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Two independently accredited colleges at risk of extinction

State Representative Randy Fine argues New College and Florida Polytechnic spend too much money per degree.

TALLAHASSEE, Fla. — The House Education Committee discussed a proposed bill Wednesday that would take two local independently accredited institutions and merge them with big universities.

“We have an obligation as legislators and an obligation to the state to provide the best education we can to our students at the lowest possible cost,” State Rep. Randy Fine said. “And unfortunately, as we discovered in our committee, the cost of providing an education at Florida Poly and New College is an order of magnitude higher than it is at our other schools.”

Rep. Fine is pushing the legislation that would make New College of Florida part of Florida State University and Florida Polytechnic a part of the University of Florida.

During the committee meeting, there were questions answered about why this bill was proposed in the first place-- It's being pitched as a way to save money.

Rep. Fine argued that New College and Florida Polytechnic spend too much money on each degree.

“So, in addition to whatever tuition a student is paying, on average the state, we the taxpayer, our constituents pay $28,280 per degree that is issued,” Fine said. “That’s what we are appropriating That’s what we pay on average, but not at New College of Florida.”

At New College, taxpayers are footing the bill for seven-times as much.

“We spend $187,681 per degree,” Fine said.

At Polytechnic, he said taxpayers pay $180,958 per degree. That’s six and a half times more.

“So we could educate 10 students at one of our other schools in many of these cases for what we are spending at these schools,” Fine said.

As the bill sponsor, Fine said by combining New College with FSU and Polycentric with UF the state can save much-needed money.

“Per student New College is more expensive to run than other colleges, that's just a fact. But, the idea this could be done so quickly and without our knowledge or consent was pretty jarring,” Alexandra Barbat said.

Alexandra is a fourth-year student at New College. Her and a lot of her classmates are upset about the bill to merge their school with FSU. What makes them even more upset is no one other than the House Higher Education Appropriations Subcommittee knew it was coming.

“No one seems to have gotten in touch with New College, with FSU, with UF, the other schools involved, and it just seems like a really bad idea to bring something like that up without getting the buy-in of the people it will affect,” said New College graduate Chad Bicketon.

The president of New College sent an email to students, staff and alumni after hearing of the bill.

It said he was caught off guard by the proposal.

“No one outside of a small group in the House knew anything about this,” President O’Shea’s letter read. “As best as we can tell, it was drafted without knowledge or input from any of the affected universities or members of the Board of Governors.”

The letter also expressed his feelings that he believes the State’s University System is stronger with an independent New College.

10News asked to talk with President O’Shea on camera to further discuss the bill, but New College’s Communications Director Ann Comer-Woods said this:

“We are awaiting more information from our legislative team on the committee’s discussion of the bill before President O’Shea makes any further comments on the proposal.”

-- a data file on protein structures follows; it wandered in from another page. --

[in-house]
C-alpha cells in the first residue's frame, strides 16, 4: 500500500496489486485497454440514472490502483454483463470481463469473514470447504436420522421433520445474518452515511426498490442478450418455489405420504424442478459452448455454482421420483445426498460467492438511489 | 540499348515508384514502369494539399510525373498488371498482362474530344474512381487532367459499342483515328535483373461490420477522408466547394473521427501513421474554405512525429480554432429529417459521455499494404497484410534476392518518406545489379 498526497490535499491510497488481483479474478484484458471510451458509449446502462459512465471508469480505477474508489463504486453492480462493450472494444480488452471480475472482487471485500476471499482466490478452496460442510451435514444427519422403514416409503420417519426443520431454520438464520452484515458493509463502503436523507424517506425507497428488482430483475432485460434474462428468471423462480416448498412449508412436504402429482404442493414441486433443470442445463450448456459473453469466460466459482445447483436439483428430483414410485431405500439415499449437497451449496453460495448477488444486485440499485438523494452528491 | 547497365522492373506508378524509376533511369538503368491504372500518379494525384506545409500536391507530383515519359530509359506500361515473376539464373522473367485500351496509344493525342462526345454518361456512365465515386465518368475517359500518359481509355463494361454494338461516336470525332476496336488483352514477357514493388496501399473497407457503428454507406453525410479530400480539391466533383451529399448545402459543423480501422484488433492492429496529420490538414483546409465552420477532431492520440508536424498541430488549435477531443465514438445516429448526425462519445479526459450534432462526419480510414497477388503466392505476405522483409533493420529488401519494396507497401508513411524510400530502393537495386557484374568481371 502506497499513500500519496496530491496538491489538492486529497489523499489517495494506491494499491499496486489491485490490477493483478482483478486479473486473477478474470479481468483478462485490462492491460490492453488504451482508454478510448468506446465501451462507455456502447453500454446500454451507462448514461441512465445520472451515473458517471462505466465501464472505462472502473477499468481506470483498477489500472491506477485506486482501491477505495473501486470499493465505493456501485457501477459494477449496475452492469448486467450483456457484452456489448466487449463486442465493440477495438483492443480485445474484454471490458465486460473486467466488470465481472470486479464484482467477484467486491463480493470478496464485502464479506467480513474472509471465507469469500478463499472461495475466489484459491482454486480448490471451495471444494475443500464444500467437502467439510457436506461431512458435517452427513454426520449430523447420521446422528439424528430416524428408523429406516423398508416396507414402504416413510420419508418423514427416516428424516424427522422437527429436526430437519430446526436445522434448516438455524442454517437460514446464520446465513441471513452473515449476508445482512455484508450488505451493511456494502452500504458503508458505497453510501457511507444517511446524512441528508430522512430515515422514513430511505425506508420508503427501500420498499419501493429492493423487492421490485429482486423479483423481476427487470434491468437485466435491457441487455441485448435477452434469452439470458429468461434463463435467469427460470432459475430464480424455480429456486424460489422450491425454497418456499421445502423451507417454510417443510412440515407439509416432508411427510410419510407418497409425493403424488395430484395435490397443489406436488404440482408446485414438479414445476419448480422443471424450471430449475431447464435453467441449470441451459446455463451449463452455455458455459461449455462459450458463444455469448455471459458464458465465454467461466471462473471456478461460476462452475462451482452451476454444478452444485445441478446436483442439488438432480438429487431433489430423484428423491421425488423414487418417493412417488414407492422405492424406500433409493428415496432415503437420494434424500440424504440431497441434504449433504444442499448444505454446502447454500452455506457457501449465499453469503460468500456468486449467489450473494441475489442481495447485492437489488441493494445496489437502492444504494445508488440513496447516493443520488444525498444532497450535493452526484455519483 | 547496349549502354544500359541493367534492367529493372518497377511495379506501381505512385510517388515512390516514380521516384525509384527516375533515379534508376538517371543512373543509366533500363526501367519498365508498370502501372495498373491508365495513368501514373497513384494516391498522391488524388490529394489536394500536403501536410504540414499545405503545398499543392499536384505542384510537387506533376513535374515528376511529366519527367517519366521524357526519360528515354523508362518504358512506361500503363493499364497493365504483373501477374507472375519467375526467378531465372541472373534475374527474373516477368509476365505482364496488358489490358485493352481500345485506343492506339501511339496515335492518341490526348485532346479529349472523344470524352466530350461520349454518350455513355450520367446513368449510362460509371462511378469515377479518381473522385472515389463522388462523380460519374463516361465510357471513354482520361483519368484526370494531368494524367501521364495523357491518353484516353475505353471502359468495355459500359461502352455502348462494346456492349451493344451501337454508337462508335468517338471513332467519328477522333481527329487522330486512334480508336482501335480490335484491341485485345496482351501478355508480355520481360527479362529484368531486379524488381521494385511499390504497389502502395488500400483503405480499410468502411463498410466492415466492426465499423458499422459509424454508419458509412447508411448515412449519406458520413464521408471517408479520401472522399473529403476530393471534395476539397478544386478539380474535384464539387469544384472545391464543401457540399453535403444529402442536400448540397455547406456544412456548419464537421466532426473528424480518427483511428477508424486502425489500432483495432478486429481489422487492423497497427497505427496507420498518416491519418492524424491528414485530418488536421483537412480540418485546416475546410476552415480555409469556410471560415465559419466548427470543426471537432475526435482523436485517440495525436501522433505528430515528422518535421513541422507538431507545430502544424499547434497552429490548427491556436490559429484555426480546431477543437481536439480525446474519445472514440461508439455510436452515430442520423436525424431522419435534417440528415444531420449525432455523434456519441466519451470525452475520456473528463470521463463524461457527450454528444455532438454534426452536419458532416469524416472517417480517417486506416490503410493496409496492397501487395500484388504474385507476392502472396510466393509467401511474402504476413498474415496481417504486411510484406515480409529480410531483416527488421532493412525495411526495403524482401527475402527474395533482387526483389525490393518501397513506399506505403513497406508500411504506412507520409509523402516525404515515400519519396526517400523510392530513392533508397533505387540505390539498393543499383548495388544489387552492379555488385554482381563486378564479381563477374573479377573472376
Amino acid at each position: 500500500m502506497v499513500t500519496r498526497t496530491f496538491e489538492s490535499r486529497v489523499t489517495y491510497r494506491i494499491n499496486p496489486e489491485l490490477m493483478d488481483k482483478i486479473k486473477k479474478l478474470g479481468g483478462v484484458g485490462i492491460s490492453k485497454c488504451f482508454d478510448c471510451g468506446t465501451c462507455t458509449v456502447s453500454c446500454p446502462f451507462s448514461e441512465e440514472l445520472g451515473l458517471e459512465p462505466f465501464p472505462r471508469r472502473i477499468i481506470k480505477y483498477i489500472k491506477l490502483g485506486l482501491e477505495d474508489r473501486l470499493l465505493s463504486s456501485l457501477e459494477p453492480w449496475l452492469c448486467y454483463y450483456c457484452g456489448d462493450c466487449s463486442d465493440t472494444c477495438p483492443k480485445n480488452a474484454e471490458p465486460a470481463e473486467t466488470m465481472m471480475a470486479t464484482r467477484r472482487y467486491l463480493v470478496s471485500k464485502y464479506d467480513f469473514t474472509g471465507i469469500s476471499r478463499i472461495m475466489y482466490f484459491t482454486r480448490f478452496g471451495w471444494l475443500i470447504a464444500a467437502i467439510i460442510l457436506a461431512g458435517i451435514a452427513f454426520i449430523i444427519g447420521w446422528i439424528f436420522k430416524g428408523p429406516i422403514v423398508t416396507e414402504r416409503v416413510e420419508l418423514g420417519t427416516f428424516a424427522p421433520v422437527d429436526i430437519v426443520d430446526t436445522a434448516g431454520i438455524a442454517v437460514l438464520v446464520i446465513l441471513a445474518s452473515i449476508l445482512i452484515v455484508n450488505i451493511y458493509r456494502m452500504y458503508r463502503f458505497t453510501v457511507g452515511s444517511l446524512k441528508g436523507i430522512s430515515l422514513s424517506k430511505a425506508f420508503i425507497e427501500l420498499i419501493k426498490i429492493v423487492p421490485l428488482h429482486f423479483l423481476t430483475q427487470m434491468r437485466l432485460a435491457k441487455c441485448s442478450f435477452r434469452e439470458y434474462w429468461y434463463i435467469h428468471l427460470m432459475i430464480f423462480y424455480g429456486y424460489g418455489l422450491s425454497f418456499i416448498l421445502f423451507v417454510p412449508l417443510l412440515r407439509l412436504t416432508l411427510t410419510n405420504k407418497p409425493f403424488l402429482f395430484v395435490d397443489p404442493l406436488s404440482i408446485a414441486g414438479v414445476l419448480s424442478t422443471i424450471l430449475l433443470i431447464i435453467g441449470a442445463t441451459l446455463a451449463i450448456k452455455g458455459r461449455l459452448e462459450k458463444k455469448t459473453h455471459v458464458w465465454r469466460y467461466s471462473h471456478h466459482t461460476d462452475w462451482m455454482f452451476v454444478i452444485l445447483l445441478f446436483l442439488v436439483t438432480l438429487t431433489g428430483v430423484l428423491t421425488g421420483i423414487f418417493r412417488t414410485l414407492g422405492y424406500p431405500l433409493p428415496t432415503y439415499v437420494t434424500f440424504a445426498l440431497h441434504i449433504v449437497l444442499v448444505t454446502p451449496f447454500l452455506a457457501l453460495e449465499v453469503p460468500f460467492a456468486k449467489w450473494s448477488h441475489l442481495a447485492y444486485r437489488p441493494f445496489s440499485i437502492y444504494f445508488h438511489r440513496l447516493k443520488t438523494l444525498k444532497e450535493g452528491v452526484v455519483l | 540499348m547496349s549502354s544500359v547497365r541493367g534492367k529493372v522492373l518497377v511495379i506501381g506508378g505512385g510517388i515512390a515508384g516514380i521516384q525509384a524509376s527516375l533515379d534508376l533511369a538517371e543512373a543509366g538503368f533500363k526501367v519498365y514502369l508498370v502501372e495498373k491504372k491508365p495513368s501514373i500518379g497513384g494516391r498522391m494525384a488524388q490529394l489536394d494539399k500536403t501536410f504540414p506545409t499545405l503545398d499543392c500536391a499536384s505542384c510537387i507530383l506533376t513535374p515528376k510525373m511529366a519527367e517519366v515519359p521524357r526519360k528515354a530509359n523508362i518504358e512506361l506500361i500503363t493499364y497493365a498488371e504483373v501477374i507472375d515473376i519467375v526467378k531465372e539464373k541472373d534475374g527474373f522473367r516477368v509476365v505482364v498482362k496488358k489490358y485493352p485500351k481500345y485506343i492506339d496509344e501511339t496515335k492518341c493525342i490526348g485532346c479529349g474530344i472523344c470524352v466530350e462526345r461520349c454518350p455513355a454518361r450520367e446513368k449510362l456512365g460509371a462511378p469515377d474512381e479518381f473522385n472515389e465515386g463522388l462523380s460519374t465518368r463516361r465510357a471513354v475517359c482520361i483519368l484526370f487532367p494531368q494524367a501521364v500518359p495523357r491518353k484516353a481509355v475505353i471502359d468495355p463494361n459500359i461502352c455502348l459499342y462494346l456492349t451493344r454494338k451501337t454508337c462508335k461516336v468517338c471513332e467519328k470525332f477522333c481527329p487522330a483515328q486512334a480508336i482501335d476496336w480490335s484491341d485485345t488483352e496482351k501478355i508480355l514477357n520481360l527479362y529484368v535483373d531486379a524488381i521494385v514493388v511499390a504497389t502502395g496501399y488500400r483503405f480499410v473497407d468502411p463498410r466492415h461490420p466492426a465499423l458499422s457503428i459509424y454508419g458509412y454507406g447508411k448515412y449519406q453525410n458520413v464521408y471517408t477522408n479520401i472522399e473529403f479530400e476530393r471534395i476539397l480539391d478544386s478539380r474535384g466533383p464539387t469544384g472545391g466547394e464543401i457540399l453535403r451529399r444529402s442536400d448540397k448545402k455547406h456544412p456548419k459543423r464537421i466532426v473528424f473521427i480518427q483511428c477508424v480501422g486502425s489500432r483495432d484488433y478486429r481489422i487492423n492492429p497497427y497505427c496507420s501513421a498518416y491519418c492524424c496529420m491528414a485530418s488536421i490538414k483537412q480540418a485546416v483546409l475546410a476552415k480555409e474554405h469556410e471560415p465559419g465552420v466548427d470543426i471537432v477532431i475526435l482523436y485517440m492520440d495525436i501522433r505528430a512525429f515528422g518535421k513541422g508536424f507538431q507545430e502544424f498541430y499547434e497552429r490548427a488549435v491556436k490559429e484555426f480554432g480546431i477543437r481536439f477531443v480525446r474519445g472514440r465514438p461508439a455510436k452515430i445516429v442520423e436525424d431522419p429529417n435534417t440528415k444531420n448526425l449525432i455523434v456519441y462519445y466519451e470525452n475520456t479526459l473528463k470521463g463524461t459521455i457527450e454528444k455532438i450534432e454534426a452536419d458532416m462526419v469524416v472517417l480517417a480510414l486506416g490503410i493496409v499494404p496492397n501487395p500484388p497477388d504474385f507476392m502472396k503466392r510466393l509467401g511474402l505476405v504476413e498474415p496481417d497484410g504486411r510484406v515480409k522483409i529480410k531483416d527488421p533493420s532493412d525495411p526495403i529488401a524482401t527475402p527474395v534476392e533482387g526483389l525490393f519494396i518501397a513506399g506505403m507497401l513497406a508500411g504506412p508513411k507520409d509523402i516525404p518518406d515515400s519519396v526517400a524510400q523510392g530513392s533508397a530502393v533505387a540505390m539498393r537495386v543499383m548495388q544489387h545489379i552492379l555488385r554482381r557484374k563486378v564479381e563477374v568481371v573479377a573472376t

Others are being more vocal about their views. Rep. Vern Buchanan told 10News:

“I fully support New College of Florida’s independence and oppose efforts to merge this incredible institution with Florida State University. New College is a fixture in our Sarasota community with a well-deserved reputation for academic excellence. Why mess with a college that U.S. News and World Report ranks as one of the top liberal arts schools in the country.

Fine said the money going towards each degree isn’t the only reason for the proposed bill. He said, “administrative costs are out of line.”

“When you are a small school of these sizes, your administrative costs get very high,” Fine said. “The University of Florida and Florida State, they spend less than 10-percent of their university revenue on administrative expenses. These schools spend almost a quarter of their revenue, not teaching, administering.”

In the case of New College, Fine said there is an additional reason for the merge.

“We have tried to help New College grow,” Fine said. “In fact, the legislature has funded over $10 million of member projects whose goal it was to help New College get bigger.”

Unfortunately, Fine said it didn’t work. He said the enrollment at New College continued to decline.

“So, despite the legislature giving the school an additional $10.6 million with a sole focus to try and help them get to 1,200 students, the market just did not respond.”

Points were also brought up during the meeting on how New College is adjacent to USF’s Sarasota campus and currently share resources. New College used to be a part of USF as did Polytechnic. 

Fine said there’s a reason behind that decision.

“First we wanted to leverage the fact, FSU and UF have the lowest administrative expenses in the system as a percentage, so we gain that benefit.”

Fine said they were looking out for USF since they recently achieved their preeminent status and are in the process of adding two branch campuses.

“We were worried that adding these two schools as well would increase volatility in the rankings and so that was a big part of the focus,” Fine said. “We didn’t want to have the school have to deal with these two campuses as well as this and what it might do to their rankings.”

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